The Peculiar Sanity of War: Hysteria in the Literature of World War I

The Peculiar Sanity of War: Hysteria in the Literature of World War I

The Peculiar Sanity of War: Hysteria in the Literature of World War I

The Peculiar Sanity of War: Hysteria in the Literature of World War I

Synopsis

During wartime, paranoia, gossip, and rumor become accepted forms of behavior and dominant literary tropes. The Peculiar Sanity of War examines the impact of war hysteria on definitions of sanity and on standards of behavior during World War I. Drawing upon Joseph Conrad's comprehensive understanding of war's impact on soldiers and civilians alike, and extending Michel Foucault's construction of madness and reason, Kingsbury expands the definition of war neurosis to include peculiar sanity at home as well as on the front lines. While other investigations of World War I consider shell shock to be the only definable war madness, Kingsbury is the first to build a powerful argument around the insanity of the home front's vilification of the enemy. Ultimately, Kingsbury's study establishes peculiar sanity, among civilians and soldiers, as an inevitable response to war's madness. The Peculiar Sanity of War begins by locating the roots of war mania in Edwardian hypocrisy, then moves on to examine the way propaganda operates in nontraditional texts, such as housekeeping guides, and in the novels of Joseph Conrad, Ford Madox Ford, H. G. Wells, Rebecca West, Edith Wharton, Willa Cather, Rudyard Kipling, Virginia Woolf, and H. D. Celia Kingsbury's eloquent and moving book... brings together war and madness in unexpected ways. Beginning with a phrase from Joseph Conrad, she diagnoses the condition of a culture gone awry, a peculiar sanity.'... - from Laurence Davies's foreword

Excerpt

Celia Kingsbury's eloquent and moving book on the First World War— known in its time as the Great War or the War to End All Wars—brings together war and madness in unexpected ways. Beginning with a phrase from Joseph Conrad, she diagnoses the condition of a culture gone awry, a “peculiar sanity” induced by the shameless and distorting forces of wartime public opinion. She cites Robert Graves, who, home on leave, found the civilians to be odder than any soldiers: “We could not understand the war madness that ran about everywhere, looking for a pseudomilitary outlet. The civilians talked a foreign language; and it was newspaper language” (p. 107). We might associate the combination of war and madness with rage, as in the berserk frenzy attributed to the Vikings; with the cruelty and craziness of pillage, rape, and slaughter after battle, as seen in Callot's etchings of the Thirty Years War, or in the brutalities of Nanjing; with hostilities begun over football matches, severed ears, or the precise nature of salvation, with doomed charges and hopeless last stands; with unreined loathing or an unslakable craving for revenge; or with the flight of reason in the face of horror and fear. Dr. Kingsbury attends to all these associations, especially the last, but she sets them against a vision of sanity as vulnerable and inconstant—sometimes malleable, sometimes brittle, always contingent. Her subject, then, is consensual foolishness, sanity defined in bad faith. Among the writers she considers are Edith Wharton, Willa Cather, H. D., Rebecca West, H. G. Wells, Ford Madox Ford, Virginia Woolf, Rudyard Kipling, and, of course, Conrad. It is one of this study's many merits that she sees the intricacy and uncertainty of their positions: neither safe from the imaginative diseases of their time (as if their art could make them immune) nor so infected as to be helpless.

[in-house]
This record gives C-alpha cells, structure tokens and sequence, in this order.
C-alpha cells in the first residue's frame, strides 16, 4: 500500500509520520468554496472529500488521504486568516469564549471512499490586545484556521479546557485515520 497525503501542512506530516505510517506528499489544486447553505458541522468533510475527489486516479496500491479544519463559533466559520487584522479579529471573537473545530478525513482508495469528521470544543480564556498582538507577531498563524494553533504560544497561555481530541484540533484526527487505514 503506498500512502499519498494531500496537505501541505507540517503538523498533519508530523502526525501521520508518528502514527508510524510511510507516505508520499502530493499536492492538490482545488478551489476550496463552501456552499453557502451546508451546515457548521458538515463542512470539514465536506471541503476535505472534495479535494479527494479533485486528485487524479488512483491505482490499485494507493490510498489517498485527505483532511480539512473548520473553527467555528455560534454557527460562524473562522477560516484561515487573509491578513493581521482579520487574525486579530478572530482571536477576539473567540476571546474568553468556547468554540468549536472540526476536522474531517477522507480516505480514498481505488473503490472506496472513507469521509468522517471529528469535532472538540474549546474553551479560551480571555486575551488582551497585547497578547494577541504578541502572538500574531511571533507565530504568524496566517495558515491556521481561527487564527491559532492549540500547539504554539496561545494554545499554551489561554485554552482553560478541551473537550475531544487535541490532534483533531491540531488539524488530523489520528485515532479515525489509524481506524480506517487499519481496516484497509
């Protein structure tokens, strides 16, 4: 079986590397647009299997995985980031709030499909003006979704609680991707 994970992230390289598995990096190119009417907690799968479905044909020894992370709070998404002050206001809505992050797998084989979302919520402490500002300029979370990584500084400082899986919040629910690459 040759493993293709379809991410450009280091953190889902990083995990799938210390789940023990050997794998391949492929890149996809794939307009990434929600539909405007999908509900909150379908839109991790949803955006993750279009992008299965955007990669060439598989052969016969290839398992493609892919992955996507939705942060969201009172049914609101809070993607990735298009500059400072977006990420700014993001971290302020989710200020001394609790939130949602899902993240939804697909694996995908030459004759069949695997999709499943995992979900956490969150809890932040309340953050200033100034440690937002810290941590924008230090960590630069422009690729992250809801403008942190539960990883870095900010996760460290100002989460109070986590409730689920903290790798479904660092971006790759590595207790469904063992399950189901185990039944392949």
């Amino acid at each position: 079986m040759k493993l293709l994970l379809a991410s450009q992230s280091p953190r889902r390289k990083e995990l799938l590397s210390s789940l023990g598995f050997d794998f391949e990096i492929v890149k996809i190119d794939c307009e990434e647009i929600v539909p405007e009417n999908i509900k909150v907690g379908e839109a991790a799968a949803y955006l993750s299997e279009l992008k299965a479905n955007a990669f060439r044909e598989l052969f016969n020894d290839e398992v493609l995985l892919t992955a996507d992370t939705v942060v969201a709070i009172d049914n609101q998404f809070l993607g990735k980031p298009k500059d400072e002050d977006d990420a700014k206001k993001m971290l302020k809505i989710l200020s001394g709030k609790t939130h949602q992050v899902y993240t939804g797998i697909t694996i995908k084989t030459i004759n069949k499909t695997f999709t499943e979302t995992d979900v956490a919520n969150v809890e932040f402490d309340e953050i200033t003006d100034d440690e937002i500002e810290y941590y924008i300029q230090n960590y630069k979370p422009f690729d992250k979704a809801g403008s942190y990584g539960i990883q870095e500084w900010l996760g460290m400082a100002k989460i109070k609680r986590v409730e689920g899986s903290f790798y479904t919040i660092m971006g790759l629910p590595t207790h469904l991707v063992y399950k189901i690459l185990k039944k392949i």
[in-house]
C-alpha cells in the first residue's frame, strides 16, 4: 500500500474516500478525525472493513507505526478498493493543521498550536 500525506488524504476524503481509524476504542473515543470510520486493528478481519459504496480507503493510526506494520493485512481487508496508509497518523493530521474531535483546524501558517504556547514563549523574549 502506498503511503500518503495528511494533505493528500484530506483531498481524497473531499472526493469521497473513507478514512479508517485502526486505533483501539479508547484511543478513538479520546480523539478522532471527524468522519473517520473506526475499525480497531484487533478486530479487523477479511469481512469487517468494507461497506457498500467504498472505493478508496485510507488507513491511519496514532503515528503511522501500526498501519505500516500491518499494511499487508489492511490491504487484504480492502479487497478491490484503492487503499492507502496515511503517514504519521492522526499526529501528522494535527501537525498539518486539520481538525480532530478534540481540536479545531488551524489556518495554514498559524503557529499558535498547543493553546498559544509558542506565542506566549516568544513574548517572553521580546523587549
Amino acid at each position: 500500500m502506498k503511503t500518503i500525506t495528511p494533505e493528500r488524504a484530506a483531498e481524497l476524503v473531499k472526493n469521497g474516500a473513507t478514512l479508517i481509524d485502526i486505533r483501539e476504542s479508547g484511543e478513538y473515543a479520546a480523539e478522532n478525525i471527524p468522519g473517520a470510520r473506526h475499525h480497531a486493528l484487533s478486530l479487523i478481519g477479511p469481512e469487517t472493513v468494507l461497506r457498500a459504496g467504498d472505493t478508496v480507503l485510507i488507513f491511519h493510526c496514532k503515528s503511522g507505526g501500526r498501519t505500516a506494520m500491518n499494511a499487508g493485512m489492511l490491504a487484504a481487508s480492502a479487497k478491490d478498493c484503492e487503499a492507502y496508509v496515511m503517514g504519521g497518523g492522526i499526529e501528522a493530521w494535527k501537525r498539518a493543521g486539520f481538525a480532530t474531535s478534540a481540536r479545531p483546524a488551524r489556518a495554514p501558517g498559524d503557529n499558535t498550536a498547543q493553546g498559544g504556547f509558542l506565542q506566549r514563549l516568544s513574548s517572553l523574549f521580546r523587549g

In a remarkable passage of the Agricola, the biography of a Roman governor of Britain, Tacitus allows a voice to the British resistance. He translates the words of Galgacus, who said of the conquerors: “Ubi solitudinem faciunt, pacem appellant” (“Where they make a wilderness, they call it . . .

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